The future of the NHS as a Universal Healthcare provider

 

Stuart Nyemecz, district manager, regional public sector at EMC, argues that a fundamental shift to data-driven medicine, not incremental spending cuts, is needed to sustain the NHS’ future as a universal healthcare provider

Last week’s news headlines revealed how the NHS faces a funding gap of up to £2bn for the next financial year, which is 2% of the total budget, and needs to make £20bn of savings this parliament. It was also revealed the Royal College of Nursing will be debating whether patients should be charged £10 to see their GP at their annual conference.

These proposed changes to the NHS don’t address the core areas where costs are escalating and don’t tackle the underlying pressures facing patient care. The Department of Health estimates that long term chronic conditions cost 70% of the total amount spent on health and social care by the NHS, approximately £65 billion. If we keep looking to cut costs or generate revenue to try and solve the funding gap, it is only a matter of time before the underlying principle of free Universal Care comes under serious threat.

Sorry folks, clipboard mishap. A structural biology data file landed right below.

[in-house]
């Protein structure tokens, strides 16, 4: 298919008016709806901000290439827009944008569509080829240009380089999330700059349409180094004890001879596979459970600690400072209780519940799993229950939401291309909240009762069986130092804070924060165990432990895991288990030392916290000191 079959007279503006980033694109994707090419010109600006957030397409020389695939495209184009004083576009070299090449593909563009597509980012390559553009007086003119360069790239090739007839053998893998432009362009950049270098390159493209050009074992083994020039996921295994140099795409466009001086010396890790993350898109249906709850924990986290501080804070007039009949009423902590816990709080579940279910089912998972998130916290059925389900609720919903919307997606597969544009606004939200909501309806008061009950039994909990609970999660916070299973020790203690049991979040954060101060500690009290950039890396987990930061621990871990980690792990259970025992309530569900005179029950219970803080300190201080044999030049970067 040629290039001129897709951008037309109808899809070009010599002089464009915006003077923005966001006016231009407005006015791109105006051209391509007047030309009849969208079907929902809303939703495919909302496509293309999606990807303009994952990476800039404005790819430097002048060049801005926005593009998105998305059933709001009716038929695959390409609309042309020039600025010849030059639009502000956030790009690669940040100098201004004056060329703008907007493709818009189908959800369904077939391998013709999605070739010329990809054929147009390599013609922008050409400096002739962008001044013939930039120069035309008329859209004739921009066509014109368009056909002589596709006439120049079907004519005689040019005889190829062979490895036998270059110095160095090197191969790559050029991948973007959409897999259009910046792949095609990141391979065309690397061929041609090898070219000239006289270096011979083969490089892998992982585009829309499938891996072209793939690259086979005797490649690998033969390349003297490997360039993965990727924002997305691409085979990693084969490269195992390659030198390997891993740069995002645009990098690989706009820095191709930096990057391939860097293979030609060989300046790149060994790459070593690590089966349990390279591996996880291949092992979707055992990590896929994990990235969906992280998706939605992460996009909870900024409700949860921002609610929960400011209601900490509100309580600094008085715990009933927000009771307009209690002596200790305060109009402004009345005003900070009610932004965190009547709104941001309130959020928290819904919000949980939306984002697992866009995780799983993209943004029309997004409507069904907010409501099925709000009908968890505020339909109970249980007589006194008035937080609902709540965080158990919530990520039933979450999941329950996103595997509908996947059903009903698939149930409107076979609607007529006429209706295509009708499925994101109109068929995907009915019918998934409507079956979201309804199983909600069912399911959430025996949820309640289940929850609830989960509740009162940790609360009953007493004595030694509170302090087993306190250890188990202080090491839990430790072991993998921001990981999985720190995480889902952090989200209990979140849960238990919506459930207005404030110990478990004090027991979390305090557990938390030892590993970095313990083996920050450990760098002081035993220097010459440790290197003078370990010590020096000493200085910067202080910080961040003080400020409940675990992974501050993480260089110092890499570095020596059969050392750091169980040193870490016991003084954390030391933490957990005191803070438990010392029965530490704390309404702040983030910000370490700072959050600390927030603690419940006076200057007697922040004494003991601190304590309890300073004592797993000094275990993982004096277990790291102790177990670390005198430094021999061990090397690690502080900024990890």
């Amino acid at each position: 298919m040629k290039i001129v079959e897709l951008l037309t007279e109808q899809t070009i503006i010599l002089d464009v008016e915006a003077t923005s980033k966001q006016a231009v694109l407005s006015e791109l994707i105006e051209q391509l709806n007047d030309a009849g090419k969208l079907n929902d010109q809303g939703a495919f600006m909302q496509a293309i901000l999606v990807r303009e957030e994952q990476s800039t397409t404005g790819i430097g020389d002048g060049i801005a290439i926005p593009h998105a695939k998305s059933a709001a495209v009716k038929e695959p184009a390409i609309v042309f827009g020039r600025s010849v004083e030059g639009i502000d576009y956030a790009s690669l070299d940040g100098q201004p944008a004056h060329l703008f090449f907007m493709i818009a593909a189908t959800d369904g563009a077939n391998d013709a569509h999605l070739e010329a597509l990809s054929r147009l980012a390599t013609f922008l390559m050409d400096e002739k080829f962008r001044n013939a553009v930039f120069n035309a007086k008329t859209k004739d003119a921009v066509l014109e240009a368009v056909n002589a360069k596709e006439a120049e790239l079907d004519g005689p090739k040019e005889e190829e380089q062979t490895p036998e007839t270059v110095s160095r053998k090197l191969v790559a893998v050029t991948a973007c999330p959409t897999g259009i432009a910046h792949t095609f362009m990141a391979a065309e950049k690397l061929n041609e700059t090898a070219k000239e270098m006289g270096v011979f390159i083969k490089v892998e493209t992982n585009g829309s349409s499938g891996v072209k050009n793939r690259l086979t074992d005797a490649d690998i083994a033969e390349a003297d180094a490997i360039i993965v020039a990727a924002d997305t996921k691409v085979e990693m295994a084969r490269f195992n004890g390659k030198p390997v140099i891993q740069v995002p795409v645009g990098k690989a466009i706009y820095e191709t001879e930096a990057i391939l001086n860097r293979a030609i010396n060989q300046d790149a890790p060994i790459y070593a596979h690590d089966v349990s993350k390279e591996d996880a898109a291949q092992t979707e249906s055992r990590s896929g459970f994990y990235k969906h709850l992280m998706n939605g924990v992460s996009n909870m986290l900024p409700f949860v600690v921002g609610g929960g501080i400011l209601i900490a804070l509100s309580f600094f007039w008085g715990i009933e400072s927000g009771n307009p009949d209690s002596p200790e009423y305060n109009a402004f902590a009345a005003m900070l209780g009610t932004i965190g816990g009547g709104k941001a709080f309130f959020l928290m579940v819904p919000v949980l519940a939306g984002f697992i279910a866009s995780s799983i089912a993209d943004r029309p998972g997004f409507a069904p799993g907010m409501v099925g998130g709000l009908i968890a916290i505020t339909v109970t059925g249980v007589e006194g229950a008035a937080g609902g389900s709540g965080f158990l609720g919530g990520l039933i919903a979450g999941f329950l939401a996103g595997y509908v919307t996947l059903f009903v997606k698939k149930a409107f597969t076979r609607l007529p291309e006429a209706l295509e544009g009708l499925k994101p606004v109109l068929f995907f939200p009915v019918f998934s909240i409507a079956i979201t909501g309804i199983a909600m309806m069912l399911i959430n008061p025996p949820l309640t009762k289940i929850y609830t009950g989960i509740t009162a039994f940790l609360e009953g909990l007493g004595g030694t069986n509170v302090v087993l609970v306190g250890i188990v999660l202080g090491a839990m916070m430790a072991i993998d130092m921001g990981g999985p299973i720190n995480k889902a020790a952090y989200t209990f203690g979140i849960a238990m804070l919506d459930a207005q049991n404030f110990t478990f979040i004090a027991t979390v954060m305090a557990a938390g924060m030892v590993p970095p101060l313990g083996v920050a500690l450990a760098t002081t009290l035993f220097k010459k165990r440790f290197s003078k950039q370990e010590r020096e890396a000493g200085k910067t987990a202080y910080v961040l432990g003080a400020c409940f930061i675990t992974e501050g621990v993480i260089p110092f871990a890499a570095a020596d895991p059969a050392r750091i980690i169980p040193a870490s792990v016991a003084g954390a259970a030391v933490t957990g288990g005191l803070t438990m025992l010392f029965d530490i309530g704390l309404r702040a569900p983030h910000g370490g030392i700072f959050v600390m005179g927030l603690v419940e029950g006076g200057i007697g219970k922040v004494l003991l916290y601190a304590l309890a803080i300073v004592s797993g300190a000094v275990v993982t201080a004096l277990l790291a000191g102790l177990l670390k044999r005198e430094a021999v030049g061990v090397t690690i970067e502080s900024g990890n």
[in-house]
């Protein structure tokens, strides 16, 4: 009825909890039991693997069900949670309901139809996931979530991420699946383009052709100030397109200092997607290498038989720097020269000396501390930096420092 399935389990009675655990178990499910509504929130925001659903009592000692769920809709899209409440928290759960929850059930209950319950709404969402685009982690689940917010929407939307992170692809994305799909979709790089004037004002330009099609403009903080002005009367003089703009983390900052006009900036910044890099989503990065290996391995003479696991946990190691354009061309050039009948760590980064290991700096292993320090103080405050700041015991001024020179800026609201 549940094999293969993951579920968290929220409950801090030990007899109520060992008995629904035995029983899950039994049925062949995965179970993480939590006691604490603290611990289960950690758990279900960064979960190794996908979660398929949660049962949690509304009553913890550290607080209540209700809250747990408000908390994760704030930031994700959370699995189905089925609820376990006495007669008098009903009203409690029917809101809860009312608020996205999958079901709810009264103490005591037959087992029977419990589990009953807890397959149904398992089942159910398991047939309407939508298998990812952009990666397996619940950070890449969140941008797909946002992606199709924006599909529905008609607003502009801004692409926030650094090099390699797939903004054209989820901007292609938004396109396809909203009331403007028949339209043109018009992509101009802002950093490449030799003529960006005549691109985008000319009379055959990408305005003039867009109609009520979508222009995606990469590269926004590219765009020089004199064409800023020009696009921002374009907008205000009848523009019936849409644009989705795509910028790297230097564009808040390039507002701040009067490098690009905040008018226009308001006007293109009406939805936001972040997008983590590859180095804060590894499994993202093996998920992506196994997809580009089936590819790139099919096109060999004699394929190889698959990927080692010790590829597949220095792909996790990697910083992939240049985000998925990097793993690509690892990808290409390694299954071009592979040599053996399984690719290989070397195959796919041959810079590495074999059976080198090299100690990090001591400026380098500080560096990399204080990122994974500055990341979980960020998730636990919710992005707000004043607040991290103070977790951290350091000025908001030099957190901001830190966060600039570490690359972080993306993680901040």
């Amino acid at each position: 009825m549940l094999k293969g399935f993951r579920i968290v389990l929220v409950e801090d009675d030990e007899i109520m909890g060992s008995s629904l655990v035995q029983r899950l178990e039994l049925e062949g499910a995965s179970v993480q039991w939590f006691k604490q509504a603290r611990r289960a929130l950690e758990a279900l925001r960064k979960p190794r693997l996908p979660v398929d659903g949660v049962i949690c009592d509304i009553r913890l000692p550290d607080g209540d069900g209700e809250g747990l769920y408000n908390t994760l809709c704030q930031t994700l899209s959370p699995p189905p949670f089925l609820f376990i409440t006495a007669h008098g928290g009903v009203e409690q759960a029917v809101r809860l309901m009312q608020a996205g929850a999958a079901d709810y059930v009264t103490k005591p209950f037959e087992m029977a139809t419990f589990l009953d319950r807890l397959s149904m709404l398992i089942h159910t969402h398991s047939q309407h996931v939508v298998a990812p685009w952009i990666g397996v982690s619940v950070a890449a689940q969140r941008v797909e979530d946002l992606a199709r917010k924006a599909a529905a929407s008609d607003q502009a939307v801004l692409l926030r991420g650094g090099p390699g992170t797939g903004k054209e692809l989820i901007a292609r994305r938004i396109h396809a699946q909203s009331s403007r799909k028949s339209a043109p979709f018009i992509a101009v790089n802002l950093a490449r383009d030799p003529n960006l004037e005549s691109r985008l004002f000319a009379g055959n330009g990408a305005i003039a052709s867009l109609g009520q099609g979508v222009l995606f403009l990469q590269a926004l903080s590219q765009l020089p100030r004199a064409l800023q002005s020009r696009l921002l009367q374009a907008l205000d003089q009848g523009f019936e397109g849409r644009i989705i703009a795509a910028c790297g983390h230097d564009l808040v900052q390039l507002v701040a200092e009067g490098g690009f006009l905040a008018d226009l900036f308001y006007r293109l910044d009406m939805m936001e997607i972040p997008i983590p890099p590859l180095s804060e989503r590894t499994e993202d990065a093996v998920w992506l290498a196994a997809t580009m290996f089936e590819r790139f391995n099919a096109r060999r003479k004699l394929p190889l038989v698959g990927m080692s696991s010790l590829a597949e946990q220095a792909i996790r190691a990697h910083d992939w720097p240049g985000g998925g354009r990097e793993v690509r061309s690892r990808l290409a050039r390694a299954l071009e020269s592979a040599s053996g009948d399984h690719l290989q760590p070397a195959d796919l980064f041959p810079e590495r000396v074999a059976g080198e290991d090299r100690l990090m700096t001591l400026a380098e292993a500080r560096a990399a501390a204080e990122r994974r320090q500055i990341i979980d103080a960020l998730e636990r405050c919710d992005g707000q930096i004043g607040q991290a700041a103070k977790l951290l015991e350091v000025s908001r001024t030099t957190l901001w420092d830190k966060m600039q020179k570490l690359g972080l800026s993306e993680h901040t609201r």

Dramatic action is needed to help reduce the deficit and lessen the increasing burden on the NHS. Data can now be used to create a more predictive, personalised healthcare model, moving us from an illness to a wellness approach. Informatics can help to identify the factors that put patients at high risk of developing a condition and help tackle it before it strikes, and monitoring patients using data can also dramatically improve care management.

The NHS is an incredible national asset and was declared the world’s best healthcare system by a panel of experts last week. However, embracing bio-informatics and data-driven healthcare is vital in supporting a broader strategic transformation of the NHS and will be necessary to ensure it remains world’s best universal healthcare provider in the future.

 

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